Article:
Tuesday, October 19, 2021

Stay Strong: The Release of My Father, My Friend,

I am deeply concerned about the treatment of my father, my friend, and a good man—who has been detained for decades in a maximum security prison in North Korea—while his health has deteriorated. With the upcoming release of a short film produced by The 82nd Airborne Division (the legendary formation that I was honored to be a member of as a paratrooper), we are reaching out to the North Korean government to ensure that my father, Kim Sang Duk, is immediately freed. My father has been held captive for nearly half a century while unjustly accused of conspiring to overthrow the North Korean government. I, like my family, need him now more than ever.

My father was born in North Korea in 1945 to a Chinese family. He was sent at age twelve to live with his grandparents and relatives, during the Japanese occupation. When the Japanese were driven out in 1945, he continued living there under the protection of a Chinese family member and eventually married into that family. In the 1960s, after being sent to work in North Korea, he was arrested and detained until he was released in 1973. In 2016, as the country celebrates the 70th anniversary of the end of the Korean War, I looked back and realized that he could not have been alive during the period leading up to the war; he was about 14 years old.

Six years ago, my father’s health began to rapidly decline, so I took it upon myself to travel to North Korea to meet with him and visit him at the prison camp in which he is being held. This forced me to relinquish my Senior Leadership Title of Pennsylvania State Senator to let his wife, who did not have access to me, meet with my father and attend the funeral of our friends, Rev. Bong Wie Lee and Rev. Chun Sun Kim. Their families were also fighting to have their fathers released from a political prison for which they have been imprisoned for nearly 50 years. Both our fathers were inspirational Christian leaders who preached about the need for peace, dialogue, and understanding among different peoples. The abduction of these two men marked a watershed moment of desperation in North Korea.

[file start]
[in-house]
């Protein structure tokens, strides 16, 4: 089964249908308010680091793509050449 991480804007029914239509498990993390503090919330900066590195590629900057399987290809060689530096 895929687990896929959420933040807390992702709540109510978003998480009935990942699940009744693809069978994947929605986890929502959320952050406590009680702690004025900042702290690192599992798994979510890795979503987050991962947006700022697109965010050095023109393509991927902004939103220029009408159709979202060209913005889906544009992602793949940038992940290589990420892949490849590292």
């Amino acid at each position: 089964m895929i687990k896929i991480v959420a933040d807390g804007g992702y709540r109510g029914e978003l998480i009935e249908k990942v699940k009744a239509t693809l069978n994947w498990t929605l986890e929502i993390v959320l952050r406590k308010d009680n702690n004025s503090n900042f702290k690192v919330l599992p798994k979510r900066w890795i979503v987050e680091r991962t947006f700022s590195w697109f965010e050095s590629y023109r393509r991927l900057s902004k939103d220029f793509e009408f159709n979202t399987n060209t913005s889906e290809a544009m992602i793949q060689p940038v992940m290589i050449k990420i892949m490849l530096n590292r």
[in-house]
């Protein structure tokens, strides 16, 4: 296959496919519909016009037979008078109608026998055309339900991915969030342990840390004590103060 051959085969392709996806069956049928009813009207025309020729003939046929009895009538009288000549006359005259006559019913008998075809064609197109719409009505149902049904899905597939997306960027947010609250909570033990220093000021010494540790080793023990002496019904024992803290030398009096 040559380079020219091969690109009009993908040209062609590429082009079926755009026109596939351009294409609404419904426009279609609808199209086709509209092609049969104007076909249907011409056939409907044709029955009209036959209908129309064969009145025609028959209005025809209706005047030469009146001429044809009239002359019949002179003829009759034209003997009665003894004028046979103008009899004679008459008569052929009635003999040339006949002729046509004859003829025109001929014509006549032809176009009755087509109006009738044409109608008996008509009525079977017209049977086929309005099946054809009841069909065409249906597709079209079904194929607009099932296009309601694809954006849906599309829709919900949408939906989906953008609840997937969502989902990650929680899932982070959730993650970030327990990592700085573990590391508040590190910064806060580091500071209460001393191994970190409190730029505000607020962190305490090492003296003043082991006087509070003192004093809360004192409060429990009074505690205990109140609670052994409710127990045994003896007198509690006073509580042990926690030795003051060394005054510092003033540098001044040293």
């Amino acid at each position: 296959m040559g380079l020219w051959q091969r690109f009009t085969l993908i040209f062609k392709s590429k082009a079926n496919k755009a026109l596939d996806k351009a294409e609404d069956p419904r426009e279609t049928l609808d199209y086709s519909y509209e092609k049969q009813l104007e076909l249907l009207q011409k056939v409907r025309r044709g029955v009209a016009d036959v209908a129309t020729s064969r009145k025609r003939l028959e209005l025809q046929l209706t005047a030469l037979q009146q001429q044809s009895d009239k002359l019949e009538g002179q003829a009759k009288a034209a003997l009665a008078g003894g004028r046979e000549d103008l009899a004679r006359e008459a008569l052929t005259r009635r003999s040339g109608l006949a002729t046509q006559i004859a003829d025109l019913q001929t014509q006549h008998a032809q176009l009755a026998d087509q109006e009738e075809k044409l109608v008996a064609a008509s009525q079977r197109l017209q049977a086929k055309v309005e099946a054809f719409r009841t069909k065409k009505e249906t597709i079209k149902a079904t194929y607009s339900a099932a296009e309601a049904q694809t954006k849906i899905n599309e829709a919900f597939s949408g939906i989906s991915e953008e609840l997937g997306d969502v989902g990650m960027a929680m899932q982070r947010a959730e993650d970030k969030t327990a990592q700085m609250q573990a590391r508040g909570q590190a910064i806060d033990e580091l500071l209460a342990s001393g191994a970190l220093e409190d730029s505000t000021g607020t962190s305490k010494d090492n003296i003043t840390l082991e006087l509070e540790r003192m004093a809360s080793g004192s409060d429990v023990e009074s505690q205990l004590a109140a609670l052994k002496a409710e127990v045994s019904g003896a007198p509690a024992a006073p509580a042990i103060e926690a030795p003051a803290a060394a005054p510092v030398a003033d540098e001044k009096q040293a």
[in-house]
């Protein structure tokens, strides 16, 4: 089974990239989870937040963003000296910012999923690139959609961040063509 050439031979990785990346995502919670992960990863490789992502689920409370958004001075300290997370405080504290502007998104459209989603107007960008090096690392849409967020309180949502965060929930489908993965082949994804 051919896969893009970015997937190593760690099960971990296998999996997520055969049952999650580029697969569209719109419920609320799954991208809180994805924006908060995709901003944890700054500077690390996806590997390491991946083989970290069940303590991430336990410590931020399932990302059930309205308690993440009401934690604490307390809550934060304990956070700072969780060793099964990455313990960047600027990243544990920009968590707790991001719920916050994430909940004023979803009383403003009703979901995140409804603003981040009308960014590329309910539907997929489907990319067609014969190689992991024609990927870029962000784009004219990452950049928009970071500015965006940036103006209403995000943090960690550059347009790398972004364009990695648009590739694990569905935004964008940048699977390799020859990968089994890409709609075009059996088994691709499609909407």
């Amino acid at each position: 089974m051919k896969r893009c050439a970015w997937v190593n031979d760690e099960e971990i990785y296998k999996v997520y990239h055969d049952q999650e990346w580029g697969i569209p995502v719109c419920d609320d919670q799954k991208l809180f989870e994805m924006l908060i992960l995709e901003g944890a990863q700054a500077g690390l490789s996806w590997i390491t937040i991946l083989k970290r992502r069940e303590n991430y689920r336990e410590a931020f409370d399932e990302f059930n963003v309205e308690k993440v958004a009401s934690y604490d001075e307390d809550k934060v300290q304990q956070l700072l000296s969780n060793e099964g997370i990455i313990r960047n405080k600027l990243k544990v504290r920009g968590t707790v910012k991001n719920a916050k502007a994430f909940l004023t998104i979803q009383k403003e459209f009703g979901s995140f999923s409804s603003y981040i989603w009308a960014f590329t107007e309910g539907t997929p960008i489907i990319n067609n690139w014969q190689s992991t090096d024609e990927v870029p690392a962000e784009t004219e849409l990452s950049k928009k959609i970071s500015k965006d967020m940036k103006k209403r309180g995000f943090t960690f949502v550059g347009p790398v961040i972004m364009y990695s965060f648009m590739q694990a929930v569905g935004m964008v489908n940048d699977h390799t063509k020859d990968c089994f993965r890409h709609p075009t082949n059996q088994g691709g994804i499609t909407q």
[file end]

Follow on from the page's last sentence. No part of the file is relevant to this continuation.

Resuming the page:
I have been working and speaking publicly about the plight of my father, Rev. Rev. Rev. Rev. Rev. Rev. Rev. Rev. Rev. Rev. Rev. Rev. Rev. Rev. Rev. Rev. Rev. Rev. Rev. Rev. Rev. Rev. Rev. Rev. Rev. Rev. Rev. Rev. Rev. Rev. Rev. Rev. Rev. Rev. Rev. Rev. Rev. Rev. Rev. Rev. Rev. Rev. Rev. Rev. Rev. Rev. Rev. Rev. Rev. Rev. Rev. Rev. Rev. Rev. Rev. Rev. Rev. Rev. Rev. Rev. Rev. Rev. Rev. Rev. Rev. Rev. Rev. Rev. Rev. Rev. Rev. Rev. Rev. Rev. Rev. Rev. Rev. Rev. Rev. Rev. Rev. Rev. Rev. Rev. Rev. Rev. Rev. Rev. Rev. Rev. Rev. Rev. Rev. Rev. Rev. Rev. Rev. Rev. Rev. Rev. Rev. Rev. Rev. Rev. Rev. Rev. Rev. Rev. Rev. Rev. Rev. Rev. Rev. Rev. Rev. Rev. Rev. Rev. Rev. Rev. Rev. Rev. Rev. Rev. Rev. Rev. Rev. Rev. Rev. Rev. Rev. Rev. Rev. Rev. Rev. Rev. Rev. Rev. Rev. Rev. Rev. Rev. Rev. Rev. Rev. Rev. Rev. Rev. Rev. Rev. Rev. Rev. Rev. Rev. Rev. Rev. Rev. Rev. Rev. Rev. Rev. Rev. Rev. Rev. Rev. Rev. Rev. Rev. Rev. Rev. Rev. Rev. Rev. Rev. Rev. Rev. Rev. Rev. Rev. Rev. Rev. Rev. Rev. Rev. Rev. Rev. Rev. Rev. Rev. Rev. Rev. Rev. Rev. Rev. Rev. Rev. Rev. Rev. Rev. Rev. Rev. Rev. Rev. Rev. Rev. Rev. Rev. Rev. Rev. Rev. Rev. Rev. Rev. Rev. Rev. Rev. Rev. Rev. Rev. Rev. Rev. Rev. Rev. Rev. Rev. Rev. Rev. Rev. Rev. Rev. Rev. Rev. Rev. Rev. Rev. Rev. Rev. Rev. Rev. Rev. Rev. Rev. Rev. Rev. Rev. Rev. Rev. Rev. Rev. Rev. Rev. Rev. Rev. Rev. Rev. Rev. Rev. Rev. Rev. Rev. Rev. Rev. Rev. Rev. Rev. Rev. Rev. Rev. Rev. Rev. Rev. Rev

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